ASPCA Unleashes Forensic Rent-a-cops
NY City's Agent Orange goes for broke, announcing their very own, cutting edge, state of the art, mobile, pet forensics laboratory.
Drum roll, please!
ASPCA's Agent Orange goes Hollywood
New York City's paid private contractor for animal cruelty law enforcement, the ASPCA, announced its latest bid for the public's love, admiration, cash and donations: a state-of-art, mobile, forensic laboratory dedicated to crimes against animals.
ASPCA Prez Ed Sayres: So excited, just can't hide it
Unveiled on NBC's Today Show--what? Oprah didn't return calls in time?--Ed can hardly contain himself when it comes to the mobile forensics lab.
Ed Sayres' letter to ASPCA supporters reads. . .
As I hope many of you saw this morning on NBC’s “Today” show, the ASPCA today unveiled a “forensics first”—the nation’s first-ever “Mobile Animal Crime Scene Investigation (CSI) Unit. . . .The vehicle will help us to significantly advance the prosecution of animal cruelty in this country. . .
Ed Sayres isn't concerned about the false hopes and unreasonable expectations the "CSI effect" may cause. His excitement knows no bounds.
Teensy little problem, Ed: Jurisdiction.
The world is not the ASPCA's oyster. Not yet, at least.
The only place the ASPCA has law enforcement authority of any sort is the City of New York. New York City purchased the services of the ASPCA for animal cruelty law enforcement within its five boroughs.
And that's it.
The ASPCA and its privately employed personnel are responsible to a private corporation governed by its own privately-appointed board of directors. While the ASPCA goes to great lengths to mimic public servants answerable to tax-payers and voters, Agent Orange and its employees are private contractors responsible to a privately-controlled corporation which is effectively shielded from public scrutiny.
Fake public servants on private missions
Despite the deceptive uniforms and dramatic posturing, the ASPCA "humane law enforcement" squad is a bunch of rent-a-cops with no jurisdiction outside of the City of New York and no civilian oversight within it.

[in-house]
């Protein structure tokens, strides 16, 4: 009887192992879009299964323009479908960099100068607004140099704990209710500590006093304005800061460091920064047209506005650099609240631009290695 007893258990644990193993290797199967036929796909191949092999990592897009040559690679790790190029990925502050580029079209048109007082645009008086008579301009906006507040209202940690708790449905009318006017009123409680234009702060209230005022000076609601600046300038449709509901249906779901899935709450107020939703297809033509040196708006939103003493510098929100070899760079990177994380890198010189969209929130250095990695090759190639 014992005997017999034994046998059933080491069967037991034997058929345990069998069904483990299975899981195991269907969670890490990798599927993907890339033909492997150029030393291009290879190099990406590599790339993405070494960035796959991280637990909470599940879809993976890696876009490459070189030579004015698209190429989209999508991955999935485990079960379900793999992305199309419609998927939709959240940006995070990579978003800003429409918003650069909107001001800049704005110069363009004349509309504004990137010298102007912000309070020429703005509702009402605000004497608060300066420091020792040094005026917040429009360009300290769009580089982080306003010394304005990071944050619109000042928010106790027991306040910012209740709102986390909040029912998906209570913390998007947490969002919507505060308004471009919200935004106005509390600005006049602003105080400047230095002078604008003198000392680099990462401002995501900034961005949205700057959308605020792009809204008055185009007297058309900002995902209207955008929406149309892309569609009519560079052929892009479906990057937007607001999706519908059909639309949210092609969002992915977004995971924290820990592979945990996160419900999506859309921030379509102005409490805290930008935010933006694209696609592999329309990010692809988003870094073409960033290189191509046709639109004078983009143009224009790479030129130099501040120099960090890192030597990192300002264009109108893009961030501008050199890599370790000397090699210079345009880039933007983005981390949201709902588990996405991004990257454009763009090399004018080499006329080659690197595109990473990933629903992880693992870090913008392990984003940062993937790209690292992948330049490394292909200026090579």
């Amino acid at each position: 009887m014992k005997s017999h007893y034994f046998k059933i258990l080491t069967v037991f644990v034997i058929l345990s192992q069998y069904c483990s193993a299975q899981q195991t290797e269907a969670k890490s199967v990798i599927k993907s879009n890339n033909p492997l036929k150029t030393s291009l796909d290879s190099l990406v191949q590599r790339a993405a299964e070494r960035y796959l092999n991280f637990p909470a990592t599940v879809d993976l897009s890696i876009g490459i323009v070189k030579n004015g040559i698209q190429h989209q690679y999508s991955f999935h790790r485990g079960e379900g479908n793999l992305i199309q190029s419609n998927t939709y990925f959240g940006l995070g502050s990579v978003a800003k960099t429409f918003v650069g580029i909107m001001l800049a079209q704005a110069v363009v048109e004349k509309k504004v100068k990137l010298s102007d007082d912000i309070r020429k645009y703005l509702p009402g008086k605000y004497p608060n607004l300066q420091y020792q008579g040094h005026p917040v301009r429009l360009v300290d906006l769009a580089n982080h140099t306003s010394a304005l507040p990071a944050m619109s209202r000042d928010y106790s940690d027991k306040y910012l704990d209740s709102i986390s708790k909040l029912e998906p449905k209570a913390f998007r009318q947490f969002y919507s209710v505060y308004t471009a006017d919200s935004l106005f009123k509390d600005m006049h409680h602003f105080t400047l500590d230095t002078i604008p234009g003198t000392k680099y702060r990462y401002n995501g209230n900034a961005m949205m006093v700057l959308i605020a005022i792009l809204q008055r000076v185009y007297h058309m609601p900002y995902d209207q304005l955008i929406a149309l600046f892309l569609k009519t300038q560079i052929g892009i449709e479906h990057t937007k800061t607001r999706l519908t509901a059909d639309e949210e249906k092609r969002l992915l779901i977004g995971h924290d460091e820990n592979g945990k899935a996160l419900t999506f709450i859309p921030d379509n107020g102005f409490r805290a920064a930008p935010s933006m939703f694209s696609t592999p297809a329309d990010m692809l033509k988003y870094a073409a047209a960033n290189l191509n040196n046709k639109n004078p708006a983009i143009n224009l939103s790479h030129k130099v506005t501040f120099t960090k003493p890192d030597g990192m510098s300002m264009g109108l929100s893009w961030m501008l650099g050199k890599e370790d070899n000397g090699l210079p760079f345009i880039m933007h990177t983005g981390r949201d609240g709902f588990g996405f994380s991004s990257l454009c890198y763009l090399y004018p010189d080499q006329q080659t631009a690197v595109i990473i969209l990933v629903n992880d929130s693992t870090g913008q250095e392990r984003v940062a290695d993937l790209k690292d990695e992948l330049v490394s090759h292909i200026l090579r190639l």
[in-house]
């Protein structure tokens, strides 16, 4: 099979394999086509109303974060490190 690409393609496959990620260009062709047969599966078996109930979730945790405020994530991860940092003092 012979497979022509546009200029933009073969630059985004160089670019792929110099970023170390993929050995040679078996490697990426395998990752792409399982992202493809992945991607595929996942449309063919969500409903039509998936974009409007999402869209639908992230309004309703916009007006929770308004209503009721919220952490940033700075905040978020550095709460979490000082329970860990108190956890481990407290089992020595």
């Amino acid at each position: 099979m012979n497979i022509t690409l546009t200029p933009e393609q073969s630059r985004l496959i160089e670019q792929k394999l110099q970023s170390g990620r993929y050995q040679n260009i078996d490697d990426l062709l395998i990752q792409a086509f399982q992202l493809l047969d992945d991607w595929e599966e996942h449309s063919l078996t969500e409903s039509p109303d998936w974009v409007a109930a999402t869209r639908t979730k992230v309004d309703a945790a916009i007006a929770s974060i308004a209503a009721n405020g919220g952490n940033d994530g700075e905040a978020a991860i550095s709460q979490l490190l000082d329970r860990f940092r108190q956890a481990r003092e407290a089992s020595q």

So. Did Ed Sayres get it wrong? Or is Agent Orange poised to go national?
By what right, using what mechanism, could a private New York contractor employed by a single city seek to interfere in criminal investigations across the country?
Nostradamus lives in bright blue New York
Maybe Ed Sayres is not a detail guy. Maybe he's an over-excited delusional, and all that talk about a NYC private contractor
changing the face of animal law across the nation is a pipe dream.
Or maybe Ed Sayres is a prophet.
"We, the People" ? Or "We, the ASPCA's Lackeys" ?
The New York State legislature went back into session in early January, dragging with it all kinds of unfinished business from the prior year--including Assembly bill 1741 and its identical companion, Senate bill S865. These bills
sponsored -- in a well-orchestrated tandem of upstate Republican and downstate Democrat -- by Catskills-area Republican NYS Senator John J. Bonacic. . . .
[Note that Senator Bonacic is a lawyer. He was an Assistant District Attorney in Orange County, New York.]
. . . and Long Island Democrat Assemblymember Steve Englebright.
[Assemblymember Englebright is a geologist by training -- not that ignorance is a reasonable defense in a state assemblymember.]
Public funding. Private masters. Institutionalized corruption.
If enacted, A1741/S865 would authorize district attorneys -- elected public servants employed by the citizens of New York to represent the interests of "we, the people" -- to act in court on behalf of private humane societies like the privately funded, privately controlled ASPCA.
The proposal requires elected public servants to engage in the private practice of law while on the public's payroll.
For obvious reasons, that's illegal in the state of New York.Illegally greasing the wheels of "justice"
There are a number of other problems with A1741/S865, but here's Blue Dog's question--
The New York State Constitution includes a Bill of Rights to protect its residents from unreasonable governance:
The legislature shall not pass a private or local bill . . .granting to any private corporation, association or individual any exclusive privilege, immunity or franchise whatever. [Section 17]
Has the stink of "humane" corruption reached you yet?
Has the reek of exclusive privileges, immunities and franchises granted to private animal
Because the wave of anti animal owner, anti civil rights legislation -- sponsored and expertly lobbied by the Humane Society of the United States, the ASPCA, and others -- will knock you right off your feet.